SURPRISE: Malloy administration’s back room deal to hand Hartford’s Clark Elementary School to an out-of-state charter school company is back

As Wait, What? readers have known for months, the Malloy administration has been engaged in a campaign to force the City of Hartford to turn their Clark Elementary School over to a private, out-of-state private charter school chain based in Washington D.C.

Initially Malloy’s Commissioner of Education, Stefan Pryor, tried to “persuade” the City of Hartford to turn Clark Elementary School over to Achievement First, Inc. the charter school chain that Pryor co-founded.

When the parents, teachers and Clark School community fought back, the Hartford Board of Education, the majority of whom are appointed by Hartford Mayor Pedro Segar, said no.

At that point, Pryor and the Malloy administration switched to Plan B.

Plan B was to force Hartford to turn the local neighborhood school over to Friendship Charter Schools of  Washington DC through a no-bid contract process.

Once again parents, teachers and the Clark School Community fought back.

But Commissioner Stefan Pryor, along with his aides, has spent that last few weeks trying to force Hartford to give up their opposition and agree to turn their school over the private charter school company.

According to sources who attended meetings about this issue, the Pryor’s group has told parents that the only way Clark Elementary School can get significantly more funds to improve their school is to allow this backroom deal to go forward.

When some community leaders complained that the Friendship Charter School chain was being forced upon them, Commissioner Pryor’s aide, Andrew Ferguson, shot back saying, “You’ve had years to do this internally.”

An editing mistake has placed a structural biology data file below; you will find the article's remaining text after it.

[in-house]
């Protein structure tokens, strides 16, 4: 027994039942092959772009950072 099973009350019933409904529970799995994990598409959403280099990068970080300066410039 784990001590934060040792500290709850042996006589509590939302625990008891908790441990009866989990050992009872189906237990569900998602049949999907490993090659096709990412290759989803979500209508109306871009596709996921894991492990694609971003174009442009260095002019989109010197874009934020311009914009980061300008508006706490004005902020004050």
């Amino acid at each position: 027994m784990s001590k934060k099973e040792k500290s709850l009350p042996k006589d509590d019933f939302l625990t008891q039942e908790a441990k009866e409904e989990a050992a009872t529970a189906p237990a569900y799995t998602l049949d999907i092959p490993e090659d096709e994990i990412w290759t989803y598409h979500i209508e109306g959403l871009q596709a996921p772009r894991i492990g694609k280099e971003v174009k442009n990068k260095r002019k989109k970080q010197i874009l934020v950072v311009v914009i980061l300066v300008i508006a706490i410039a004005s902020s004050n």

Ferguson’s comment is particularly repulsive and inappropriate since the Connecticut State Department of Education is well aware of the historic underfunding of Connecticut’s schools and that there is absolutely nothing preventing Pryor from investing additional funds in Clark Elementary without making the community give up control of their neighborhood school to a private out-of-state charter school company.

While the level of arrogance emanating from the Connecticut State Department of Education is shocking, the real question is who has participated in the behind the scenes effort to undermine the teachers and parents and push forward with the deal to hand Clark Elementary over to the Washington D.C.’s Friendship Charter School chain.

To date, freedom of information requests for all communication between the Malloy administration and the corporate leadership of Friendship Charter company have gone unanswered.

Therefore, an additional request will submitted today,

The new FOI request will again be made pursuant to the  Connecticut Freedom of Information Act.

The new request is a demand that the State Department of  Education turn over all written communication, memos, documents, emails and corresponding attachments that mention “Friendship Charter” and were sent to or from Commissioner Pryor, Adam Goldfarb (Pryor’s chief of staff), Morgan Barth (Pryor School Turnaround Director) or Andrew Ferguson (Pryor and Barth’s aide assigned to the Clark School Committee).

The request covers all communication created, sent or received during the period from September 1, 2013 through today, March 28, 2014.

In addition, the State Department of Education is instructed to turn over a list of all phone calls that were made by these four individuals, along with the date, time and duration of each call.  The request covers both the office and cell phones of those four previously mentioned state employees.

If the Malloy administration were serious about transparency, honesty and fairness, these materials would be immediately turned over and shared with the Clark School community prior to any  final vote on the future of Hartford’s Clark School.

  • WEP55